The binder resin used in the coating composition can be any one of a number of different materials. The binder resin is preferably a thermoplastic resin material which is compatible with the copper particles and with the titanate material used in the coating composition. Thermosetting resin materials may also be used as the binder resin herein. The binder resin is selected from at least one of the group consisting of thermoplastic acrylic, vinyl, urethane, alkyd, polyester, hydrocarbon, fluoroelastomer and celluosic resins; and, thermosetting acrylic, polyester, epoxy, urethane, and alkyd resins. The binder resin material chosen should generally be one which is easily used for spray coating applications, and also it should be non-reactive with the copper and non-reactive with the titanate.

The pigment to binder ratio by weight in the coating composition of the invention should broadly be within the range between about 20 to 1 and about 2 to 1, and preferably it should be maintained in the range between about 10 to 1 and about 4to 1.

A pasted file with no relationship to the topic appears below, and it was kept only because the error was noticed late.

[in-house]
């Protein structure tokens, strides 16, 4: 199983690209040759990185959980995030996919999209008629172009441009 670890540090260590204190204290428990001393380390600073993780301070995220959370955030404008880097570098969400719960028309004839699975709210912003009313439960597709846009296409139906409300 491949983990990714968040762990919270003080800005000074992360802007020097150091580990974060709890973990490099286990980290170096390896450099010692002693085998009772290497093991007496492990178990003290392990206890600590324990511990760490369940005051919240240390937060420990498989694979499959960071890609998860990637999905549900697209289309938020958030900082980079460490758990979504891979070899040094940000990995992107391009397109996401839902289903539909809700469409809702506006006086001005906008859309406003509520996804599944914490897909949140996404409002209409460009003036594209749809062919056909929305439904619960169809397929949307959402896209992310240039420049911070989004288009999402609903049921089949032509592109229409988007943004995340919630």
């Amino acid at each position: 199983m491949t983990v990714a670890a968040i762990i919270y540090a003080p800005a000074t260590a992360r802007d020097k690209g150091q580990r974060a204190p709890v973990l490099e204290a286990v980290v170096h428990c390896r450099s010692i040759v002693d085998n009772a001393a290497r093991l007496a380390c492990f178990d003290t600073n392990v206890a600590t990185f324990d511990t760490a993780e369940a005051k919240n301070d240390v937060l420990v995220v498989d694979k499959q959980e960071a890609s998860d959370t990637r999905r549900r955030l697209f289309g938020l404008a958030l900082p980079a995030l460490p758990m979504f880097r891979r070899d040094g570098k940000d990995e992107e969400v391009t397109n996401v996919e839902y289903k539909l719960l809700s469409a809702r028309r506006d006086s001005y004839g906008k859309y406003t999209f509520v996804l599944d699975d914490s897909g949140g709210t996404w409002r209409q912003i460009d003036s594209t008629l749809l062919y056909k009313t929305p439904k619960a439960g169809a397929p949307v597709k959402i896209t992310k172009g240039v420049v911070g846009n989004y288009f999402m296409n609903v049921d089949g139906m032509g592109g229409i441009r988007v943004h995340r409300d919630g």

The organic titanate material used in the coating composition is one which provides good heat stability to the coating as applied on a substrate, and it enables the coating to maintain good electrical conductivity during sustained exposure to elevated temperatures. The organic titanate used in the composition should be present within the broad range of about 1/2% to about 18% by weight of the pigment material in the composition. Preferably it should be within the range of about 2% to about 12% by weight of the pigment material, and best results are obtained within the range of about 3% to about 10%. The organic titanate should preferably be a pyrophosphate type, with best results being obtained with an organic titanate which is of the pyrophosphate type selected from at least one of the group consisting of monoalkoxy titanates or titanium chelates. As described herein the organic titanate material enables the coating as applied to maintain an electrical conductivity of under 10 ohms per square at one mil applied film thickness after exposure to an elevated temperature of about 160° F. for substantial time periods. Preferred results can be obtained, using the coatings as described herein, of under 5 ohms per square. For some applications, conductivity values up to 150 ohms per square are satisfactory, but for most electrical uses, resistance values between about 10 ohms per square are desirable.